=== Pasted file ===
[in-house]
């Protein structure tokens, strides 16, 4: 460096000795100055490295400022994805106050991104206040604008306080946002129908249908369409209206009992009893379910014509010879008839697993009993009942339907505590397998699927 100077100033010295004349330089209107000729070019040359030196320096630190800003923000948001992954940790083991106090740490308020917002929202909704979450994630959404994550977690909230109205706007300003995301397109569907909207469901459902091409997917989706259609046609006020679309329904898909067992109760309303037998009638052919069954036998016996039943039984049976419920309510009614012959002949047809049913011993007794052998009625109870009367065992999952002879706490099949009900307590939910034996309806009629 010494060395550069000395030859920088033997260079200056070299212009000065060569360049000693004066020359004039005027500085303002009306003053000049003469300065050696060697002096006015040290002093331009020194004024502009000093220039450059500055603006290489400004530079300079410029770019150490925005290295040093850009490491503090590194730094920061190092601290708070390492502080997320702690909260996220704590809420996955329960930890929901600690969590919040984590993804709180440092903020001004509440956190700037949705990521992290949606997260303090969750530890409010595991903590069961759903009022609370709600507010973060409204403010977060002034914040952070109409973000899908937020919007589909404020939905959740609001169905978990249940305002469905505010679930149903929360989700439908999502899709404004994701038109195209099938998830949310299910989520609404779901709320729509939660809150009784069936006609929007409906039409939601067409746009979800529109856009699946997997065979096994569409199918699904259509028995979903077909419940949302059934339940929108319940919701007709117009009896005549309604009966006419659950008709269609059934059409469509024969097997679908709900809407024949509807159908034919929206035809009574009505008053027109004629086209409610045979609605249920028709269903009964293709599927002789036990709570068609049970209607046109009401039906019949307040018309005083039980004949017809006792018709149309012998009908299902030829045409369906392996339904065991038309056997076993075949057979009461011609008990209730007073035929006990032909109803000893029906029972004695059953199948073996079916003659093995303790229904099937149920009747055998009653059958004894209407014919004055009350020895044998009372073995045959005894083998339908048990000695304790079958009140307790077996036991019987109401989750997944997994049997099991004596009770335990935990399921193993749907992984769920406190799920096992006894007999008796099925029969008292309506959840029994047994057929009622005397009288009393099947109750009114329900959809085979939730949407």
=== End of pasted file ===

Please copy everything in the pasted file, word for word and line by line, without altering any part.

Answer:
[in-house]
């Protein structure tokens, strides 16, 4: 460096000795100055490295400022994805106050991104206040604008306080946002129908249908369409209206009992009893379910014509010879008839697993009993009942339907505590397998699927 100077100033010295004349330089209107000729070019040359030196320096630190800003923000948001992954940790083991106090740490308020917002929202909704979450994630959404994550977690909230109205706007300003995301397109569907909207469901459902091409997917989706259609046609006020679309329904898909067992109760309303037998009638052919069954036998016996039943039984049976419920309510009614012959002949047809049913011993007794052998009625109870009367065992999952002879706490099949009900307590939910034996309806009629 010494060395550069000395030859920088033997260079200056070299212009000065060569360049000693004066020359004039005027500085303002009306003053000049003469300065050696060697002096006015040290002093331009020194004024502009000093220039450059500055603006290489400004530079300079410029770019150490925005290295040093850009490491503090590194730094920061190092601290708070390492502080997320702690909260996220704590809420996955329960930890929901600690969590919040984590993804709180440092903020001004509440956190700037949705990521992290949606997260303090969750530890409010595991903590069961759903009022609370709600507010973060409204403010977060002034914040952070109409973000899908937020919007589909404020939905959740609001169905978990249940305002469905505010679930149903929360989700439908999502899709404004994701038109195209099938998830949310299910989520609404779901709320729509939660809150009784069936006609929007409906039409939601067409746009979800529109856009699946997997065979096994569409199918699904259509028995979903077909419940949302059934339940929108319940919701007709117009009896005549309604009966006419659950008709269609059934059409469509024969097997679908709900809407024949509807159908034919929206035809009574009505008053027109004629086209409610045979609605249920028709269903009964293709599927002789036990709570068609049970209607046109009401039906019949307040018309005083039980004949017809006792018709149309012998009908299902030829045409369906392996339904065991038309056997076993075949057979009461011609008990209730007073035929006990032909109803000893029906029972004695059953199948073996079916003659093995303790229904099937149920009747055998009653059958004894209407014919004055009350020895044998009372073995045959005894083998339908048990000695304790079958009140307790077996036991019987109401989750997944997994049997099991004596009770335990935990399921193993749907992984769920406190799920096992006894007999008796099925029969008292309506959840029994047994057929009622005397009288009393099947109750009114329900959809085979939730949407």